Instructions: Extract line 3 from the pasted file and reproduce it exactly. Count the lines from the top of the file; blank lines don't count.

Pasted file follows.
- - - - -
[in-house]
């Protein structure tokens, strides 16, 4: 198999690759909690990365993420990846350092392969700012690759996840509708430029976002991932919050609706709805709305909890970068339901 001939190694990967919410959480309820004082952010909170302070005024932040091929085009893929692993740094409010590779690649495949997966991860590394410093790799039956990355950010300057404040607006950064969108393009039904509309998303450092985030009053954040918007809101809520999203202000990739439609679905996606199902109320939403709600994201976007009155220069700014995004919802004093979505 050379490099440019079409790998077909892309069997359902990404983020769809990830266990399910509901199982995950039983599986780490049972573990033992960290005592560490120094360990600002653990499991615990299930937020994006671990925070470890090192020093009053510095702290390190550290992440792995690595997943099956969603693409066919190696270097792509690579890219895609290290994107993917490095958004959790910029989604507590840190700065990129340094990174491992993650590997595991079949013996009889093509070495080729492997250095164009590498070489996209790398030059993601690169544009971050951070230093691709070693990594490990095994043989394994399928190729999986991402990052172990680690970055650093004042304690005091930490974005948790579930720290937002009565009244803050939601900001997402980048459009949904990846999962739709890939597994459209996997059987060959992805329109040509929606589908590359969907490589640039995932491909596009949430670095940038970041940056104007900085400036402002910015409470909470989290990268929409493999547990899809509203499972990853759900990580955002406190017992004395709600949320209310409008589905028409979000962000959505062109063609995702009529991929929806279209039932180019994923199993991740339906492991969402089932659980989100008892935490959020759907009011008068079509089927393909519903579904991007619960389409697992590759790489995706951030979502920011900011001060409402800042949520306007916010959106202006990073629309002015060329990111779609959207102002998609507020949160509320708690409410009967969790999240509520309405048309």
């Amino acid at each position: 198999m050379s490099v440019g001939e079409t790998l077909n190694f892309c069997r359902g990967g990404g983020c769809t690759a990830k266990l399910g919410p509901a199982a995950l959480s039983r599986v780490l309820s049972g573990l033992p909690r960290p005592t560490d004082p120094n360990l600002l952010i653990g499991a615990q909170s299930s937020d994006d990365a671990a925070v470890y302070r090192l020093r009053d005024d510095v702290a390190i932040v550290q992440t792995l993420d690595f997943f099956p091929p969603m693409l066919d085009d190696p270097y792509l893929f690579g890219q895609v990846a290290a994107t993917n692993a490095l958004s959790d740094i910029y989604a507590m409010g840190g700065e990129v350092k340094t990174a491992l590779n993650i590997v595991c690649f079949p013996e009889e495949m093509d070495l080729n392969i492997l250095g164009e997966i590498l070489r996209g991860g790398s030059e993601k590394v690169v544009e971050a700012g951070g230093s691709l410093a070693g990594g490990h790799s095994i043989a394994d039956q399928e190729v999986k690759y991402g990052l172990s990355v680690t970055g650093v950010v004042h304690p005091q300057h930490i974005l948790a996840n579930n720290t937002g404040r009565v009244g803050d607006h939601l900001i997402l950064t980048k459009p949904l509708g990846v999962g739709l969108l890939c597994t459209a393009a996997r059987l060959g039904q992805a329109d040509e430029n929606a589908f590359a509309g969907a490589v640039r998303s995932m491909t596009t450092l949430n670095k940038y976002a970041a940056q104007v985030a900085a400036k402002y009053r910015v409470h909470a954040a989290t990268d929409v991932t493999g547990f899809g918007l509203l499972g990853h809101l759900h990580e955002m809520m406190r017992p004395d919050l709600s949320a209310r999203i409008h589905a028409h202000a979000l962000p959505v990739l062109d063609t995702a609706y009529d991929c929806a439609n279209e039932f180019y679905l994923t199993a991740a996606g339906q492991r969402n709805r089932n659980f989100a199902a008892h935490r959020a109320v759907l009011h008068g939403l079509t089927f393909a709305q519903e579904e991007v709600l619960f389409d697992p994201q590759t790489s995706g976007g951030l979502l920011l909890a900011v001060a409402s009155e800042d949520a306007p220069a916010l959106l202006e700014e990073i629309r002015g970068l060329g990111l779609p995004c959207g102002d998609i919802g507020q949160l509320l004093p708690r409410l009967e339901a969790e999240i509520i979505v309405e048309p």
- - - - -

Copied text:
């Amino acid at each position: 198999m050379s490099v440019g001939e079409t790998l077909n190694f892309c069997r359902g990967g990404g983020c769809t690759a990830k266990l399910g919410p509901a199982a995950l959480s039983r599986v780490l309820s049972g573990l033992p909690r960290p005592t560490d004082p120094n360990l600002l952010i653990g499991a615990q909170s299930s937020d994006d990365a671990a925070v470890y302070r090192l020093r009053d005024d510095v702290a390190i932040v550290q992440t792995l993420d690595f997943f099956p091929p969603m693409l066919d085009d190696p270097y792509l893929f690579g890219q895609v990846a290290a994107t993917n692993a490095l958004s959790d740094i910029y989604a507590m409010g840190g700065e990129v350092k340094t990174a491992l590779n993650i590997v595991c690649f079949p013996e009889e495949m093509d070495l080729n392969i492997l250095g164009e997966i590498l070489r996209g991860g790398s030059e993601k590394v690169v544009e971050a700012g951070g230093s691709l410093a070693g990594g490990h790799s095994i043989a394994d039956q399928e190729v999986k690759y991402g990052l172990s990355v680690t970055g650093v950010v004042h304690p005091q300057h930490i974005l948790a996840n579930n720290t937002g404040r009565v009244g803050d607006h939601l900001i997402l950064t980048k459009p949904l509708g990846v999962g739709l969108l890939c597994t459209a393009a996997r059987l060959g039904q992805a329109d040509e430029n929606a589908f590359a509309g969907a490589v640039r998303s995932m491909t596009t450092l949430n670095k940038y976002a970041a940056q104007v985030a900085a400036k402002y009053r910015v409470h909470a954040a989290t990268d929409v991932t493999g547990f899809g918007l509203l499972g990853h809101l759900h990580e955002m809520m406190r017992p004395d919050l709600s949320a209310r999203i409008h589905a028409h202000a979000l962000p959505v990739l062109d063609t995702a609706y009529d991929c929806a439609n279209e039932f180019y679905l994923t199993a991740a996606g339906q492991r969402n709805r089932n659980f989100a199902a008892h935490r959020a109320v759907l009011h008068g939403l079509t089927f393909a709305q519903e579904e991007v709600l619960f389409d697992p994201q590759t790489s995706g976007g951030l979502l920011l909890a900011v001060a409402s009155e800042d949520a306007p220069a916010l959106l202006e700014e990073i629309r002015g970068l060329g990111l779609p995004c959207g102002d998609i919802g507020q949160l509320l004093p708690r409410l009967e339901a969790e999240i509520i979505v309405e048309p």